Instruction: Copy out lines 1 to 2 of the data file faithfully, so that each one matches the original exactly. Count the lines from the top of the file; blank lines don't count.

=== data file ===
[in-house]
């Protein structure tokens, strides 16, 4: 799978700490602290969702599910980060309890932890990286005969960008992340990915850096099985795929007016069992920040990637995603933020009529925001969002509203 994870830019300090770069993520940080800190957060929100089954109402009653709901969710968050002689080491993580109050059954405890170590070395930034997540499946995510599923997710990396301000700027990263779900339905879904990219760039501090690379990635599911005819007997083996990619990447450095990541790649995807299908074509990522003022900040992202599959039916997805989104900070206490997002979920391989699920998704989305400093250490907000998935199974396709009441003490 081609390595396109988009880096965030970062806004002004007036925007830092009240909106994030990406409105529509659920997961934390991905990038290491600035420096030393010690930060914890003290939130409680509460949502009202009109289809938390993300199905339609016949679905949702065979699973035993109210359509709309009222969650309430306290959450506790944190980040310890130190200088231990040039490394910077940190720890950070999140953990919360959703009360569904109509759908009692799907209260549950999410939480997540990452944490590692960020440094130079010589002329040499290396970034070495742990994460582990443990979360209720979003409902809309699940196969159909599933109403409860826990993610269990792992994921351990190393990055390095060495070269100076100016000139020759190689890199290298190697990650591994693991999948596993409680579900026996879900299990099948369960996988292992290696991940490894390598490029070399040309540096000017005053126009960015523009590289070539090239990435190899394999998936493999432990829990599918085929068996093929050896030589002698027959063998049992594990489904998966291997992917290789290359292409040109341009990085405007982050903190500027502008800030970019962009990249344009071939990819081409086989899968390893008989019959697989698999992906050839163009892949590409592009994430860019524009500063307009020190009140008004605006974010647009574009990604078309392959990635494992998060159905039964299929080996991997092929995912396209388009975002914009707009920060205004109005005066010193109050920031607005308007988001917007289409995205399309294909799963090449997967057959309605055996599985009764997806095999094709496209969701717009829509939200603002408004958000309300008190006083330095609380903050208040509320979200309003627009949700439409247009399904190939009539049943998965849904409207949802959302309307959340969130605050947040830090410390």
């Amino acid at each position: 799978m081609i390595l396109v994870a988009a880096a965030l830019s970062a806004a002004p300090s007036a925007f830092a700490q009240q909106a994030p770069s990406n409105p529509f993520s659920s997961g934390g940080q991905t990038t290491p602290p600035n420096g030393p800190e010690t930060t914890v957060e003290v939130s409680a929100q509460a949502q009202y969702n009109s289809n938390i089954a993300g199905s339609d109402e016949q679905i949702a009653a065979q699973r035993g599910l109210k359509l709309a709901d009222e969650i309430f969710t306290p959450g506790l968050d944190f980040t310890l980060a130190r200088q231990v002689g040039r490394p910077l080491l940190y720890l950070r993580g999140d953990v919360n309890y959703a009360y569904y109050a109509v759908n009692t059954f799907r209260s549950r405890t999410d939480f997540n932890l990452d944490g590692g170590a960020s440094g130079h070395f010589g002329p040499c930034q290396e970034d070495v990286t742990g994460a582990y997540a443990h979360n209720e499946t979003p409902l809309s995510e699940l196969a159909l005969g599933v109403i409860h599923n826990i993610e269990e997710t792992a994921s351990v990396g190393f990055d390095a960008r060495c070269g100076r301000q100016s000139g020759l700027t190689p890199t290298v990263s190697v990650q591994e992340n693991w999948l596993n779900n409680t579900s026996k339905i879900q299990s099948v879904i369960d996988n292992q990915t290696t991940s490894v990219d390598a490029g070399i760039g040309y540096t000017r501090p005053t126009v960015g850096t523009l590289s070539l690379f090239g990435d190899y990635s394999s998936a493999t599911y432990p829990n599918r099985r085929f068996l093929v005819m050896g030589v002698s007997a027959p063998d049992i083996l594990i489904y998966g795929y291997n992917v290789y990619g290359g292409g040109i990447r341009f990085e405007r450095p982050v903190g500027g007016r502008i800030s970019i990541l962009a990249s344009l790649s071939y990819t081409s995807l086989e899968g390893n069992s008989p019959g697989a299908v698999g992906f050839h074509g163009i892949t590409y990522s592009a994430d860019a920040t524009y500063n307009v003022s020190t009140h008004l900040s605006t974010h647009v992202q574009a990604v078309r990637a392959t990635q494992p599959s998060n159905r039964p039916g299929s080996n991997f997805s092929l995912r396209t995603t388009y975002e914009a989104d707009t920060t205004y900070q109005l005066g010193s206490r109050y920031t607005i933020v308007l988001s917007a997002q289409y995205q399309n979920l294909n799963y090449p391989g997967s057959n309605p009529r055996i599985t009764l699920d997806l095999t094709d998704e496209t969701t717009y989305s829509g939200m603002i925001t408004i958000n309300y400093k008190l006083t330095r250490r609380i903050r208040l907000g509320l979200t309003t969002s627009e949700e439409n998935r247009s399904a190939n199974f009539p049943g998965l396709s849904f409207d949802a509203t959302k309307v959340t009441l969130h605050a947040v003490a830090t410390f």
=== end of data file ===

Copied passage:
[in-house]
């Protein structure tokens, strides 16, 4: 799978700490602290969702599910980060309890932890990286005969960008992340990915850096099985795929007016069992920040990637995603933020009529925001969002509203 994870830019300090770069993520940080800190957060929100089954109402009653709901969710968050002689080491993580109050059954405890170590070395930034997540499946995510599923997710990396301000700027990263779900339905879904990219760039501090690379990635599911005819007997083996990619990447450095990541790649995807299908074509990522003022900040992202599959039916997805989104900070206490997002979920391989699920998704989305400093250490907000998935199974396709009441003490 081609390595396109988009880096965030970062806004002004007036925007830092009240909106994030990406409105529509659920997961934390991905990038290491600035420096030393010690930060914890003290939130409680509460949502009202009109289809938390993300199905339609016949679905949702065979699973035993109210359509709309009222969650309430306290959450506790944190980040310890130190200088231990040039490394910077940190720890950070999140953990919360959703009360569904109509759908009692799907209260549950999410939480997540990452944490590692960020440094130079010589002329040499290396970034070495742990994460582990443990979360209720979003409902809309699940196969159909599933109403409860826990993610269990792992994921351990190393990055390095060495070269100076100016000139020759190689890199290298190697990650591994693991999948596993409680579900026996879900299990099948369960996988292992290696991940490894390598490029070399040309540096000017005053126009960015523009590289070539090239990435190899394999998936493999432990829990599918085929068996093929050896030589002698027959063998049992594990489904998966291997992917290789290359292409040109341009990085405007982050903190500027502008800030970019962009990249344009071939990819081409086989899968390893008989019959697989698999992906050839163009892949590409592009994430860019524009500063307009020190009140008004605006974010647009574009990604078309392959990635494992998060159905039964299929080996991997092929995912396209388009975002914009707009920060205004109005005066010193109050920031607005308007988001917007289409995205399309294909799963090449997967057959309605055996599985009764997806095999094709496209969701717009829509939200603002408004958000309300008190006083330095609380903050208040509320979200309003627009949700439409247009399904190939009539049943998965849904409207949802959302309307959340969130605050947040830090410390």